Short- and long-term impact of vaccination against cytomegalovirus: a modeling study

Ganna Rozhnova*, Mirjam E Kretzschmar, Fiona van der Klis, Debbie van Baarle, Marjolein Korndewal, Ann C Vossen, Michiel van Boven

*Corresponding author for this work

Research output: Contribution to journalArticleAcademicpeer-review

1 Citation (Scopus)

Abstract

BACKGROUND: Infection with cytomegalovirus (CMV) is highly prevalent worldwide and can cause severe disease in immunocompromised persons and congenitally infected infants. The disease burden caused by congenital CMV infection is high, especially in resource-limited countries. Vaccines are currently under development for various target groups.

METHODS: We evaluated the impact of vaccination strategies and hygiene intervention using transmission models. Model parameters were estimated from a cross-sectional serological population study (n=5179) and a retrospective birth cohort (n=31,484), providing information on the age- and sex-specific CMV prevalence and on the birth prevalence of congenital CMV (cCMV).

RESULTS: The analyses show that vertical transmission and infectious reactivation are the main drivers of transmission. Vaccination strategies aimed at reducing transmission from mother to child (vaccinating pregnant women or women of reproductive age) can yield substantial reductions of cCMV in 20 years (31.7-71.4% if 70% of women are effectively vaccinated). Alternatively, hygiene intervention aimed at preventing CMV infection and re-infection of women of reproductive age from young children is expected to reduce cCMV by less than 2%. The effects of large-scale vaccination on CMV prevalence can be substantial, owing to the moderate transmissibility of CMV at the population level. However, as CMV causes lifelong infection, the timescale on which reductions in CMV prevalence are expected is in the order of several decades. Elimination of CMV infection in the long run is only feasible for a vaccine with a long duration of protection and high vaccination coverage.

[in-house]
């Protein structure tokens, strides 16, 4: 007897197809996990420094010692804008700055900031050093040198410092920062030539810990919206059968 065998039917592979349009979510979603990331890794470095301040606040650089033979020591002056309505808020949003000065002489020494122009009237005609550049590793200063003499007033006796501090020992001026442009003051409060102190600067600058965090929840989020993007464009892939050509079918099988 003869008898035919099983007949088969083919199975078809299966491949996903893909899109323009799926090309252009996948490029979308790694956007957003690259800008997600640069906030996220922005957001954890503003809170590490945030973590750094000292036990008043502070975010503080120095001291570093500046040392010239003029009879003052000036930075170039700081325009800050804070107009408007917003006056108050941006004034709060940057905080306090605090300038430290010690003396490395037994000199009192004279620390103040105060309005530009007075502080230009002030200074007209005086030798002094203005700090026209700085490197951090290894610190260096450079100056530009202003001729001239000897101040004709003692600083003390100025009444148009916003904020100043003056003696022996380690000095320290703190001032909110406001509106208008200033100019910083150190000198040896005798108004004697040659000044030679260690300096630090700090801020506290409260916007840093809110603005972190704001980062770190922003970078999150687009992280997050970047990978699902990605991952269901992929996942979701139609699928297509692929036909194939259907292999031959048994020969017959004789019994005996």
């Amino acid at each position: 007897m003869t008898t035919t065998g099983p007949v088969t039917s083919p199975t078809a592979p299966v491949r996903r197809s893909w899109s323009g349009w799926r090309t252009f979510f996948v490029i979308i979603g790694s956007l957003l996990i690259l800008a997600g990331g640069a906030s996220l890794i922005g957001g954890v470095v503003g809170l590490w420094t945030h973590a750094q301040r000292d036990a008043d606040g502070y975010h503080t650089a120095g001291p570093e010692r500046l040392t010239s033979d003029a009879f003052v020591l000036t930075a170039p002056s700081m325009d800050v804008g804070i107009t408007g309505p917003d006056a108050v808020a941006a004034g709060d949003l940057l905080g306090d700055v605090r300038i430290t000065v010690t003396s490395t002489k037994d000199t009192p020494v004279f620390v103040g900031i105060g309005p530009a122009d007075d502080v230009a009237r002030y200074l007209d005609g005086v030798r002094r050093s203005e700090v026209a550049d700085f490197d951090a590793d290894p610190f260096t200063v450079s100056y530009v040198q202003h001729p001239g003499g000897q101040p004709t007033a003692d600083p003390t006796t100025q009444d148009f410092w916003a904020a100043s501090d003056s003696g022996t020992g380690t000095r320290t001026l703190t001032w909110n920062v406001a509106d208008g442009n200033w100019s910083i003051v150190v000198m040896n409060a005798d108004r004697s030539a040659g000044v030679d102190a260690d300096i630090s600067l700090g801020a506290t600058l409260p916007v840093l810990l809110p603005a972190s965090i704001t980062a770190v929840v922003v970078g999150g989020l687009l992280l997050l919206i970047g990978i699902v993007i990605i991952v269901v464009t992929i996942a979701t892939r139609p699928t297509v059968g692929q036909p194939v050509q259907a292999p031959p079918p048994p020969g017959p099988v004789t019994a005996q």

CONCLUSIONS: Vaccination is an effective intervention to reduce the birth prevalence of cCMV. Population-level reductions in CMV prevalence can only be achieved on a long timescale. Our results stress the value of vaccinating pregnant women and women of childbearing age and provide support for the development of CMV vaccines and early planning of vaccination scenarios and rollouts.

Original languageEnglish
Article number174
Number of pages11
JournalBMC Medicine
Volume18
Issue number1
DOIs
Publication statusE-pub ahead of print - 2-Jul-2020
Externally publishedYes

Keywords

  • Cross-Sectional Studies
  • Cytomegalovirus/immunology
  • Cytomegalovirus Infections/transmission
  • Cytomegalovirus Vaccines/pharmacology
  • Female
  • Humans
  • Male
  • Retrospective Studies

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